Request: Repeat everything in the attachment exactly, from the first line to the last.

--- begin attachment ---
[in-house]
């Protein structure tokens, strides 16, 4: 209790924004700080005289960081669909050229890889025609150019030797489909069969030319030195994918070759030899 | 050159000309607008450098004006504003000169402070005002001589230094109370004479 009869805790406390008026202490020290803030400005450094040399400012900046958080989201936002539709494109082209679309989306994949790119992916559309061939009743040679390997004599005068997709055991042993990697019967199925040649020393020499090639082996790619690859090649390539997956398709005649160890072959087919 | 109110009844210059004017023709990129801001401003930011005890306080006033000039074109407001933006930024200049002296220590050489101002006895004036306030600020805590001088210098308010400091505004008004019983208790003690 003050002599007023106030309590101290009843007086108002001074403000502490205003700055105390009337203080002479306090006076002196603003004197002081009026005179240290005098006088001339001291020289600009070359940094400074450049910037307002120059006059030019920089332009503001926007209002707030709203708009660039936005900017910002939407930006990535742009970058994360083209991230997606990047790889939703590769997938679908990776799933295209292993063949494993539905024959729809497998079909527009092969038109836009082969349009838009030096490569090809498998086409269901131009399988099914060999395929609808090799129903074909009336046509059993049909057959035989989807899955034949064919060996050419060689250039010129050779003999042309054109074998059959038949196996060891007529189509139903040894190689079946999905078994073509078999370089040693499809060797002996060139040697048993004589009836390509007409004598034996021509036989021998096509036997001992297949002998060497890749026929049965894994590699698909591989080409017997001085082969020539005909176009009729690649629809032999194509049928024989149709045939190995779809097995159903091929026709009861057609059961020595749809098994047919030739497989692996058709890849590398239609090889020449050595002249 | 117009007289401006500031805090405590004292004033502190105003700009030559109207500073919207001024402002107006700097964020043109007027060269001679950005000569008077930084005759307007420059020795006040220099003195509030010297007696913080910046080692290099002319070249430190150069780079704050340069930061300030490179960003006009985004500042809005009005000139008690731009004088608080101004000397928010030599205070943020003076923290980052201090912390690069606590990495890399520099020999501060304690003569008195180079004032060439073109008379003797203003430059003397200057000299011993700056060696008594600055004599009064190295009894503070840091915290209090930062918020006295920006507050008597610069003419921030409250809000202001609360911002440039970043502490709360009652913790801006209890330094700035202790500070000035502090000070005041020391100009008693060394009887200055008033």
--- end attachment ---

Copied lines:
[in-house]
């Protein structure tokens, strides 16, 4: 209790924004700080005289960081669909050229890889025609150019030797489909069969030319030195994918070759030899 | 050159000309607008450098004006504003000169402070005002001589230094109370004479 009869805790406390008026202490020290803030400005450094040399400012900046958080989201936002539709494109082209679309989306994949790119992916559309061939009743040679390997004599005068997709055991042993990697019967199925040649020393020499090639082996790619690859090649390539997956398709005649160890072959087919 | 109110009844210059004017023709990129801001401003930011005890306080006033000039074109407001933006930024200049002296220590050489101002006895004036306030600020805590001088210098308010400091505004008004019983208790003690 003050002599007023106030309590101290009843007086108002001074403000502490205003700055105390009337203080002479306090006076002196603003004197002081009026005179240290005098006088001339001291020289600009070359940094400074450049910037307002120059006059030019920089332009503001926007209002707030709203708009660039936005900017910002939407930006990535742009970058994360083209991230997606990047790889939703590769997938679908990776799933295209292993063949494993539905024959729809497998079909527009092969038109836009082969349009838009030096490569090809498998086409269901131009399988099914060999395929609808090799129903074909009336046509059993049909057959035989989807899955034949064919060996050419060689250039010129050779003999042309054109074998059959038949196996060891007529189509139903040894190689079946999905078994073509078999370089040693499809060797002996060139040697048993004589009836390509007409004598034996021509036989021998096509036997001992297949002998060497890749026929049965894994590699698909591989080409017997001085082969020539005909176009009729690649629809032999194509049928024989149709045939190995779809097995159903091929026709009861057609059961020595749809098994047919030739497989692996058709890849590398239609090889020449050595002249 | 117009007289401006500031805090405590004292004033502190105003700009030559109207500073919207001024402002107006700097964020043109007027060269001679950005000569008077930084005759307007420059020795006040220099003195509030010297007696913080910046080692290099002319070249430190150069780079704050340069930061300030490179960003006009985004500042809005009005000139008690731009004088608080101004000397928010030599205070943020003076923290980052201090912390690069606590990495890399520099020999501060304690003569008195180079004032060439073109008379003797203003430059003397200057000299011993700056060696008594600055004599009064190295009894503070840091915290209090930062918020006295920006507050008597610069003419921030409250809000202001609360911002440039970043502490709360009652913790801006209890330094700035202790500070000035502090000070005041020391100009008693060394009887200055008033």